Therapy, plus support from her peers, has kept her sober for 15 years. Now, Loeb Blassingame is a certified alcohol and drug counselor and co-founder of Lionrock, an online substance abuse counseling program.
For some people with alcohol use disorder, trying to recover at home or in an outpatient program may not be enough. Inpatient programs offer a higher level of care, including detox to ease the withdrawal process.
Patrick Venzke ended up in an inpatient facility in Jacksonville, FL, a decision that he says probably saved his life. The German-born former NFL player had been investing his football earnings to buy and flip luxury houses when the 2008 housing crisis hit and his life crashed down around him. "I was living the American dream, and within 3 years we were on food stamps and had to file for bankruptcy," he says.
"I used alcohol like a tool, like a painkiller, just to get through one more day," he says. By 2014, he was drinking two to three bottles of wine a day.
The inpatient program helped him get sober. Then the NFL Alumni Association got him into the Desert Hope Treatment Center in Las Vegas, where he now continues his recovery while working as a patient liaison.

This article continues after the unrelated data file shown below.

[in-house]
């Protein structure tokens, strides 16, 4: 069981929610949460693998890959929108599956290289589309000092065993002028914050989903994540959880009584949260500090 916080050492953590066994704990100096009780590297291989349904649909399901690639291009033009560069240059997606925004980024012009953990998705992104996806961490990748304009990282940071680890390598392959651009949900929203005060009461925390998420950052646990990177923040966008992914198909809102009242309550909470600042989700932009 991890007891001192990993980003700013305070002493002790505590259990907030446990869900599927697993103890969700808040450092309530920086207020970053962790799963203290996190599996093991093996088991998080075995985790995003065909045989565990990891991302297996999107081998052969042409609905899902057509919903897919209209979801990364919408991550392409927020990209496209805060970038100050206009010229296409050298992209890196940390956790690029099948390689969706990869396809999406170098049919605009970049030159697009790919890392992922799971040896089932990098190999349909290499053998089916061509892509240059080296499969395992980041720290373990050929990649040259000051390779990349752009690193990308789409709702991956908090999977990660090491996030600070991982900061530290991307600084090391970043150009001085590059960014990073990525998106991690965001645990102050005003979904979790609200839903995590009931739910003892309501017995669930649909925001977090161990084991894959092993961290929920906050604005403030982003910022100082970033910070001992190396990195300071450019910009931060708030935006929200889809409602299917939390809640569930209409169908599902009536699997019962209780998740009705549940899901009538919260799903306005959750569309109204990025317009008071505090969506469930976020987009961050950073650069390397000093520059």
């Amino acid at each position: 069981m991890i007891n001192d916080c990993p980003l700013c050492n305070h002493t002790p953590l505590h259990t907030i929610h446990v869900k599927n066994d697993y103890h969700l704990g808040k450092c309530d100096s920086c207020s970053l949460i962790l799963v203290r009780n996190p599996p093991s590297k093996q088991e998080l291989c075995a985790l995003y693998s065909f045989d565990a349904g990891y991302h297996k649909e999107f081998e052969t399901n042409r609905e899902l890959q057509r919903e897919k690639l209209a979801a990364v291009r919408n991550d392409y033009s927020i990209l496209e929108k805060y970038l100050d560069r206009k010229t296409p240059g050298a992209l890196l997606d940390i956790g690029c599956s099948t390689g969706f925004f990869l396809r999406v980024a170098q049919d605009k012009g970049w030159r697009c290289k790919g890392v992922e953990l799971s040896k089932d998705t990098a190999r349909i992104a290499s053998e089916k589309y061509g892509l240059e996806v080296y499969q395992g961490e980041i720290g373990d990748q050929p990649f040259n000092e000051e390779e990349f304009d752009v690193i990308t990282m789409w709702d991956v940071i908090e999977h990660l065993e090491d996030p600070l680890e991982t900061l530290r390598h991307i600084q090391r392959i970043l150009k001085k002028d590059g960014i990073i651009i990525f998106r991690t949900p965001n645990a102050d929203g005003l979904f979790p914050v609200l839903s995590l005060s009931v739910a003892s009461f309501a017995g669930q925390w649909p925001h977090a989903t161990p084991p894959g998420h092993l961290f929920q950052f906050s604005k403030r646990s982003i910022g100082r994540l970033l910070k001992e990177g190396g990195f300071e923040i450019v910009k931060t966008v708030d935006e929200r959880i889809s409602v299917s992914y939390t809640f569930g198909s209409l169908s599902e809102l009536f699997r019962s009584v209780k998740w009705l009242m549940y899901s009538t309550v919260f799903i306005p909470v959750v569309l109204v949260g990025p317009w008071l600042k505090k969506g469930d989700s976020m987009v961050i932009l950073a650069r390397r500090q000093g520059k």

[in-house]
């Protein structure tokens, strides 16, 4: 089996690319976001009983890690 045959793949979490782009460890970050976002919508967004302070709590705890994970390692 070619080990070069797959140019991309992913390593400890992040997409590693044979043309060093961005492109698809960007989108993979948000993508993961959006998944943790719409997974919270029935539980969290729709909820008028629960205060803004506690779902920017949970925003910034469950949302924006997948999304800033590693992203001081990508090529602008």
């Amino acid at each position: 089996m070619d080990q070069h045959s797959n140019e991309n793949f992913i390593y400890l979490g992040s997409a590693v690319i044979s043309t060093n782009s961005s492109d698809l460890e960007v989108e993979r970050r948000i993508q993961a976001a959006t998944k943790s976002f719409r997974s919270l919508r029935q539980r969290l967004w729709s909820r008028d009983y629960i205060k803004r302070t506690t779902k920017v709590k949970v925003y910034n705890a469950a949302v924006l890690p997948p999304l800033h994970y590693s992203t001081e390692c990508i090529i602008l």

Venzke is 5½ months into his program, but he realizes that recovery is a long journey. "It's not like I'm healed," he says. "It's a lifelong process for me."
Sober Living Homes
For Joe Marks, drinking had become so ingrained that 90 days in a treatment facility barely made a dent. "Two weeks later, I was going to pick up a pack of cigarettes, and what do I have in my hands? Two half-gallons of booze. It started all over again," he says.
More than 35 years of drinking had brought him to the brink of death. He would drink to the point where he passed out, only to wake up and start drinking again. "Alcohol had hijacked my brain," he says. "I needed to get off alcohol for a long enough time to let those pathways find the right way to go."
His rehab counselor suggested that he move into a sober living housing community in Hickory, NC. "There was enough stability, and it put structure into my life," he says.